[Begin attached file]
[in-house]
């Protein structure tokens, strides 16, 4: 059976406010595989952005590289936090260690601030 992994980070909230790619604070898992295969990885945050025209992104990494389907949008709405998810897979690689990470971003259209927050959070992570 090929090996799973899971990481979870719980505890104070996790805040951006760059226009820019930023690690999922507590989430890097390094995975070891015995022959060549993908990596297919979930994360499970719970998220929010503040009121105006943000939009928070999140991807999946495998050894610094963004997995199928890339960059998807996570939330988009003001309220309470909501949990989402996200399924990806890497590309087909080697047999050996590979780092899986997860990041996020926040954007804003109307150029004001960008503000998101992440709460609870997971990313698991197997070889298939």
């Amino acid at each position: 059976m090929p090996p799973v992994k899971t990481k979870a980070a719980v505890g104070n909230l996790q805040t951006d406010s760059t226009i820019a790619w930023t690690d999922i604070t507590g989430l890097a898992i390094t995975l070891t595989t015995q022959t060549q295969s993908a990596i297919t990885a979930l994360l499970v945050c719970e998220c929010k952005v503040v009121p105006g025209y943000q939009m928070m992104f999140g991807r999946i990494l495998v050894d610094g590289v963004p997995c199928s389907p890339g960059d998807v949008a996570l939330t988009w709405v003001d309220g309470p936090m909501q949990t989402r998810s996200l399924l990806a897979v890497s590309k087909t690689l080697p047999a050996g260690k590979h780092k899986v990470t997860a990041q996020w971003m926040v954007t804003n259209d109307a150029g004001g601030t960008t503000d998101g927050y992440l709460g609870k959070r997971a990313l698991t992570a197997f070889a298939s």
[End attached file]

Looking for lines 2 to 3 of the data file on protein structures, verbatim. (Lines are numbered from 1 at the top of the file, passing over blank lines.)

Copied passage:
């Protein structure tokens, strides 16, 4: 059976406010595989952005590289936090260690601030 992994980070909230790619604070898992295969990885945050025209992104990494389907949008709405998810897979690689990470971003259209927050959070992570 090929090996799973899971990481979870719980505890104070996790805040951006760059226009820019930023690690999922507590989430890097390094995975070891015995022959060549993908990596297919979930994360499970719970998220929010503040009121105006943000939009928070999140991807999946495998050894610094963004997995199928890339960059998807996570939330988009003001309220309470909501949990989402996200399924990806890497590309087909080697047999050996590979780092899986997860990041996020926040954007804003109307150029004001960008503000998101992440709460609870997971990313698991197997070889298939």
């Amino acid at each position: 059976m090929p090996p799973v992994k899971t990481k979870a980070a719980v505890g104070n909230l996790q805040t951006d406010s760059t226009i820019a790619w930023t690690d999922i604070t507590g989430l890097a898992i390094t995975l070891t595989t015995q022959t060549q295969s993908a990596i297919t990885a979930l994360l499970v945050c719970e998220c929010k952005v503040v009121p105006g025209y943000q939009m928070m992104f999140g991807r999946i990494l495998v050894d610094g590289v963004p997995c199928s389907p890339g960059d998807v949008a996570l939330t988009w709405v003001d309220g309470p936090m909501q949990t989402r998810s996200l399924l990806a897979v890497s590309k087909t690689l080697p047999a050996g260690k590979h780092k899986v990470t997860a990041q996020w971003m926040v954007t804003n259209d109307a150029g004001g601030t960008t503000d998101g927050y992440l709460g609870k959070r997971a990313l698991t992570a197997f070889a298939s």